UNICEF finds 3.6 million children at risk from increasing violence in Iraq

IraqiChild_largeUNICEF’s A Heavy Price for Children report found one in five (3.6 million) children in Iraq are at serious risk of death, injury, sexual violence, abduction and recruitment into armed groups.

The report also revealed that the number of children in danger of these violations has increased by 1.3 million in 18 months.

It described Iraq as “one of the most dangerous places in the world for children.”

The report verified the deaths of more than 800 children since 2014, but said the actual number could be much higher. Hundreds more have been injured.

Children caught in ‘spiral of violence, abuse, exploitation, despair’

Jeffrey Bates, chief of communications for UNICEF Iraq, said the number of 3.6 million counted “children at immediate risk of grave violations including abduction, types of gender-based or other types of violence, being caught up in the front lines, recruited as child soldiers.”

“These children are in circumstances where there are no protection mechanisms in place,” Mr Bates said.

“The community systems that would traditionally provide protection have been broken down by the conflict.

“If we don’t act now, if the world community doesn’t come together and support the communities, the government, to put these systems in place, then the violence, which is going to get much worse before it gets better, is going to continue and these children are going to get caught in this spiral of violence, abuse, exploitation, and despair.”UNICEF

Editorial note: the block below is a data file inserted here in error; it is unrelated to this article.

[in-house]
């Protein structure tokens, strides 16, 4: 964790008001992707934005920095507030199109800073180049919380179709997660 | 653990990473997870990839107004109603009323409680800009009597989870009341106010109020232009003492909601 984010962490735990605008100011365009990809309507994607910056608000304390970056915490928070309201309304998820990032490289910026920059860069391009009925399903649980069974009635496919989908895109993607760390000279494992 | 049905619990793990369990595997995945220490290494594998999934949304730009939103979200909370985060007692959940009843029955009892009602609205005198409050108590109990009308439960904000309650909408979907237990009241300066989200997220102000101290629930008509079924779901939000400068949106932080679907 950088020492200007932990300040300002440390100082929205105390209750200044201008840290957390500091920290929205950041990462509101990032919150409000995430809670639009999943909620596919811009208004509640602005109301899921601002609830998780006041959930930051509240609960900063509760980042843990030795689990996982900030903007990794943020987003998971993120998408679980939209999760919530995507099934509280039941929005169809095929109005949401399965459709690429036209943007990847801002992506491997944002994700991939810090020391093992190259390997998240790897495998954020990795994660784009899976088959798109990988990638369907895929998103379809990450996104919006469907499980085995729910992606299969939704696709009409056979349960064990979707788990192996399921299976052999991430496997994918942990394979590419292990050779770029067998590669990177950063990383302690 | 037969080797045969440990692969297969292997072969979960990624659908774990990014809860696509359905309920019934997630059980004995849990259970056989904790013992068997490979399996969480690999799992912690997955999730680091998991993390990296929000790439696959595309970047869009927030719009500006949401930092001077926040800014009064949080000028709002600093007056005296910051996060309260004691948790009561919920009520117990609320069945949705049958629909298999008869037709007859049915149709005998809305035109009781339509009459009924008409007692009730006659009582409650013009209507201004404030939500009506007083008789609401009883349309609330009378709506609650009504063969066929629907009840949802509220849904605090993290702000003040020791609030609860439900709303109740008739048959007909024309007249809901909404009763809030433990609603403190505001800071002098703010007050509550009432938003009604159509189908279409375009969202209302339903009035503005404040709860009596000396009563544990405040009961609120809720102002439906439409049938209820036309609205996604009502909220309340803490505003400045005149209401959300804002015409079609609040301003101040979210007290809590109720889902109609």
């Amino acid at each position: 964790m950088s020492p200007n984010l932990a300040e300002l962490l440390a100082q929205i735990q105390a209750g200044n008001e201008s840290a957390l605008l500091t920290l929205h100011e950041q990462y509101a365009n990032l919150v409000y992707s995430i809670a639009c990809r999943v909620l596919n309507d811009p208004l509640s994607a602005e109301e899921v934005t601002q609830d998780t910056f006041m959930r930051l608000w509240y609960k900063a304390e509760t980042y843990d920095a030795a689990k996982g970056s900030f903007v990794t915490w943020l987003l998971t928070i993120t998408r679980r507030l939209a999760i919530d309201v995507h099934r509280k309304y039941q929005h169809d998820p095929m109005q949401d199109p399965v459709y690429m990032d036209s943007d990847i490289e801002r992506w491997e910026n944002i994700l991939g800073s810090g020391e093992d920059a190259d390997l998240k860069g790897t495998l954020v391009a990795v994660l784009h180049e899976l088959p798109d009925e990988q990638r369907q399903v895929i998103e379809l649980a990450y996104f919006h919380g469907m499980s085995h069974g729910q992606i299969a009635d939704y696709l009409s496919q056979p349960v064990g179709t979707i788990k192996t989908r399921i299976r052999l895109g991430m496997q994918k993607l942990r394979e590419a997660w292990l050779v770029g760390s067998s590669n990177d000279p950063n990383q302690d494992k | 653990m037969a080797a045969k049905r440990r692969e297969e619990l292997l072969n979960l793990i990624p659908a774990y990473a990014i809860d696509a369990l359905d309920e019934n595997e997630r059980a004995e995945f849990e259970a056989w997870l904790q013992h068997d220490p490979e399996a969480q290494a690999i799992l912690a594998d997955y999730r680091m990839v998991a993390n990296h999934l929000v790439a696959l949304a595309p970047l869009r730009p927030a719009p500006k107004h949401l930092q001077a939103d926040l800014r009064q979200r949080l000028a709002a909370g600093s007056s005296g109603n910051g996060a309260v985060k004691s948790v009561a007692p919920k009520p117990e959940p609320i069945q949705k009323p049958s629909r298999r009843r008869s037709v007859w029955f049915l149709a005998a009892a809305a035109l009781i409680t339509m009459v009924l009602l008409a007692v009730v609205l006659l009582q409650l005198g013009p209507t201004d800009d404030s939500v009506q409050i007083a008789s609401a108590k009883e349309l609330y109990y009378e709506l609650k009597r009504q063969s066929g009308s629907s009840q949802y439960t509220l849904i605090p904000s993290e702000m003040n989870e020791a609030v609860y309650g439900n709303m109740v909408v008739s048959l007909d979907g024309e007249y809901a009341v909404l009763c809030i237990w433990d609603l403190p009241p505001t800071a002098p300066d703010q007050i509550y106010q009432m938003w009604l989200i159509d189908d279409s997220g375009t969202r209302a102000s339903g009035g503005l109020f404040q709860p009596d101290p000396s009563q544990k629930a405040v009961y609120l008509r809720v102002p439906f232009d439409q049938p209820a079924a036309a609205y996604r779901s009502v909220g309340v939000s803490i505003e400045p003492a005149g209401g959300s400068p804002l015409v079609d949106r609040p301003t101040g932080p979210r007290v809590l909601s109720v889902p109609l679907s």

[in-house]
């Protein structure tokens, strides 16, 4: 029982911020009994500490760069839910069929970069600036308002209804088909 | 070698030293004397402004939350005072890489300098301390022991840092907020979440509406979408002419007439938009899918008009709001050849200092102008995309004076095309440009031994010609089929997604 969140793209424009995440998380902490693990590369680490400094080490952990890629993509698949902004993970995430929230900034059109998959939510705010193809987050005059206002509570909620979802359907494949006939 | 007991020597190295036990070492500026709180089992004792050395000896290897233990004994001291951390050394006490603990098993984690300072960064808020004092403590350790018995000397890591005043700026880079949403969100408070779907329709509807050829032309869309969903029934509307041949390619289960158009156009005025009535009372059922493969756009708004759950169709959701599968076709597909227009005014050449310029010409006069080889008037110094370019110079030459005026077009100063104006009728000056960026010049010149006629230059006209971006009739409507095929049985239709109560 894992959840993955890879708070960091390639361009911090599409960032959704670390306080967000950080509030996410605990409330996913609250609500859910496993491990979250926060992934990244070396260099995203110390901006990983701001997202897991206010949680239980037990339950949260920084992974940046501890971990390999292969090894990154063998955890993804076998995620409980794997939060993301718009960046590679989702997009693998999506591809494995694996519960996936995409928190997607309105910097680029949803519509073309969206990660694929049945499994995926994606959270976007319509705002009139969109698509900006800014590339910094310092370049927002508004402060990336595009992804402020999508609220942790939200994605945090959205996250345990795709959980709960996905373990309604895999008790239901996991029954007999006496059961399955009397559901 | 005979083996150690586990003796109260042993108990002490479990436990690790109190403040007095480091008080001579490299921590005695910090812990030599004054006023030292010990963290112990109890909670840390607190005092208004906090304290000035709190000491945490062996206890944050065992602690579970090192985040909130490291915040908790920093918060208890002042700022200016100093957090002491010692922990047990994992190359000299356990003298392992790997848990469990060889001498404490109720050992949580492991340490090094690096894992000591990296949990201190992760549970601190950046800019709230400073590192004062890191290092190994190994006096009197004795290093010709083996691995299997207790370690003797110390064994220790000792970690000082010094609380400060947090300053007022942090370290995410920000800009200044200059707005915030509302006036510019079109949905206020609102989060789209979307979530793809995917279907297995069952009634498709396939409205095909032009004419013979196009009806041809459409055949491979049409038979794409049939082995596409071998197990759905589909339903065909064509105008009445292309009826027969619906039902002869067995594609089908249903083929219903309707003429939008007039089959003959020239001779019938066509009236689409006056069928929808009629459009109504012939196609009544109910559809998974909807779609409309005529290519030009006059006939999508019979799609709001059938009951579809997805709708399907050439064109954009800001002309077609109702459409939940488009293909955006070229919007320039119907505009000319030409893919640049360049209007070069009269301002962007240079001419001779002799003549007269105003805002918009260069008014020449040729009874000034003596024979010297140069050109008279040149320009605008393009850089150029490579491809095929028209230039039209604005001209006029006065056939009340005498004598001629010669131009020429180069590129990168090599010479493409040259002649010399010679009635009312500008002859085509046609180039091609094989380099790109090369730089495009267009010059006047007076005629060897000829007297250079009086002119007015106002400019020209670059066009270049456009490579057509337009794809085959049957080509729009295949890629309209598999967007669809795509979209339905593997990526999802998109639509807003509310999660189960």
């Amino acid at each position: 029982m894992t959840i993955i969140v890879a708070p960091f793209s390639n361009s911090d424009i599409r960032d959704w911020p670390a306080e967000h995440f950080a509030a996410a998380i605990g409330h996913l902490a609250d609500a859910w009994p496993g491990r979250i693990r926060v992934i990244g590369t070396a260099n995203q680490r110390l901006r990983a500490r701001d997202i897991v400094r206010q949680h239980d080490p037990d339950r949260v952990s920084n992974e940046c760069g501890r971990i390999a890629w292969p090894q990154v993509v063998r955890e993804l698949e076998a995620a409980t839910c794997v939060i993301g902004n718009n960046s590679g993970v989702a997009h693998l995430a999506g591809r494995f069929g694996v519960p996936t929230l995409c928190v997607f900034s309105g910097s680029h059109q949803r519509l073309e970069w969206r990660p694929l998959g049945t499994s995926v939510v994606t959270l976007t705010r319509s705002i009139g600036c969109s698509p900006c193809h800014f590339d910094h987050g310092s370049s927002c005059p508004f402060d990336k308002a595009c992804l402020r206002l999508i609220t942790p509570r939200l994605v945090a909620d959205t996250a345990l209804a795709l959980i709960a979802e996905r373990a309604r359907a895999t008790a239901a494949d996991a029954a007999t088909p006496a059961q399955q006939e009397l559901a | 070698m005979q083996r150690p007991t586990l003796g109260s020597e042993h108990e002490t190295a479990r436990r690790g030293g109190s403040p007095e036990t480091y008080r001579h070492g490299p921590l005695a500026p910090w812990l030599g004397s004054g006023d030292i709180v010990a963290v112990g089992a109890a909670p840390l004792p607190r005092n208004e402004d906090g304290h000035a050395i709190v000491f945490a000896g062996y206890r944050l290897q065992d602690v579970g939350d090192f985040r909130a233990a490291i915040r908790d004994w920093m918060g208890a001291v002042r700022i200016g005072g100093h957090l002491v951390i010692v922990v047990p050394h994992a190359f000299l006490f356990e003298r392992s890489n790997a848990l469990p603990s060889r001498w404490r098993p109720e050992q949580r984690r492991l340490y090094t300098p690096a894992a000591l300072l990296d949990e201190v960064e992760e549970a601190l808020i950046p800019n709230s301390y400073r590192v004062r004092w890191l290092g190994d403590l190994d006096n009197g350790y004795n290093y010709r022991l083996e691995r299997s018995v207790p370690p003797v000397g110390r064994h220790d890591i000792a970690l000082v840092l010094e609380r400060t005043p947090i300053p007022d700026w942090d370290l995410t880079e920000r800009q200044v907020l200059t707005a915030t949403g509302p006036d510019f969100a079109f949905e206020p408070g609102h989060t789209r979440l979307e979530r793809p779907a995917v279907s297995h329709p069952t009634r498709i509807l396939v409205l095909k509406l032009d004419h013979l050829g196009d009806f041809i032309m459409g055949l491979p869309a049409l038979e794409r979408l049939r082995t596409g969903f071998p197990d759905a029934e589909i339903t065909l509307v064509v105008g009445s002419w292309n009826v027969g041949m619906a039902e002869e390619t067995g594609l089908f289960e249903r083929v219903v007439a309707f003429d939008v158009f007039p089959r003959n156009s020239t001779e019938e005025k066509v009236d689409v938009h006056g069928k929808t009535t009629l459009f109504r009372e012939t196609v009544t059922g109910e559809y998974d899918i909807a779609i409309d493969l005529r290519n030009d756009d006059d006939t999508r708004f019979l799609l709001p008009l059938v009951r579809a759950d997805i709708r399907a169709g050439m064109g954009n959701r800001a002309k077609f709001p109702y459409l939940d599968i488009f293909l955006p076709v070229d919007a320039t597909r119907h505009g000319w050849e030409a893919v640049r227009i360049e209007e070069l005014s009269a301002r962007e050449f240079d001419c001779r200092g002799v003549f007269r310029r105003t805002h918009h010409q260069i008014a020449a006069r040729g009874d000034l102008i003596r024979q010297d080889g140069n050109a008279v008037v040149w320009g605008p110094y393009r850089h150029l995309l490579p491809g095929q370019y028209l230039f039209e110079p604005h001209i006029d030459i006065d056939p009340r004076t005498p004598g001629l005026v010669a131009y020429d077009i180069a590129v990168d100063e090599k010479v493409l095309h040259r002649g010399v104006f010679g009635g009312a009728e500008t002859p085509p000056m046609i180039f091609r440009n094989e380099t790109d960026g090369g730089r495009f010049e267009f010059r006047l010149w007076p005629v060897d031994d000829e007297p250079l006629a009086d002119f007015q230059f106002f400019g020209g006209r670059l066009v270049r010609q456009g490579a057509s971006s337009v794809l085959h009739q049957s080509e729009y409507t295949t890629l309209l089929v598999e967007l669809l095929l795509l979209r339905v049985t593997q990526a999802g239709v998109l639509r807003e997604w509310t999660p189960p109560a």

UNICEF has verified that 1,496 children have been abducted in Iraq since the beginning 2014 and more than 1.5 million children have been forced to leave their homes, sometimes more than once, because of violence.

“We’re seeing violence as the Iraqi forces and ISIL (Islamic State) have come together, and people are able to flee,” Mr Bates said.

“Some of these people have been caught for a year, maybe two years, without any services, so once they’re given a corridor to escape, they of course take it.”

He said it can be difficult for humanitarian agencies to help everyone escaping violence.

“The unpredictability and fluidity of their movements catches everyone off guard.

“We can try to do contingency planning (but) these things are very unpredictable.”7562442-3x2-700x467

UNICEF calls for protection of children’s rights

In light of the report, UNICEF is calling for full humanitarian access to children across Iraq, detailing that one third of all Iraqi children need access to humanitarian aid.

The agency is asking the international community for funding to meet immediate needs in Iraq and calling for children’s rights to be protected.

“UNICEF alone has a $100 million deficit for 2016, and this is to put in place the minimum services,” Mr Bates said.

“If we look at the longer term, that means reconstituting the systems; education, health, protection, this is going to cost billions of dollars over the next couple of years.”

“This is a heavy price, but if we don’t come up and bear this cost, then it’s the children who are going to suffer for it. And if we let the children in Iraq suffer, then again we’re going to lose this generation.”

“And what’s going to happen is that the world will pay that price later on, as migration continues because there’s no hope within Iraq, as children are caught up in the spiral of violence and they grow up becoming, again, the people who perpetuate this type of violence.

“So the investment has to be now otherwise the cost later will be much, much too high.”




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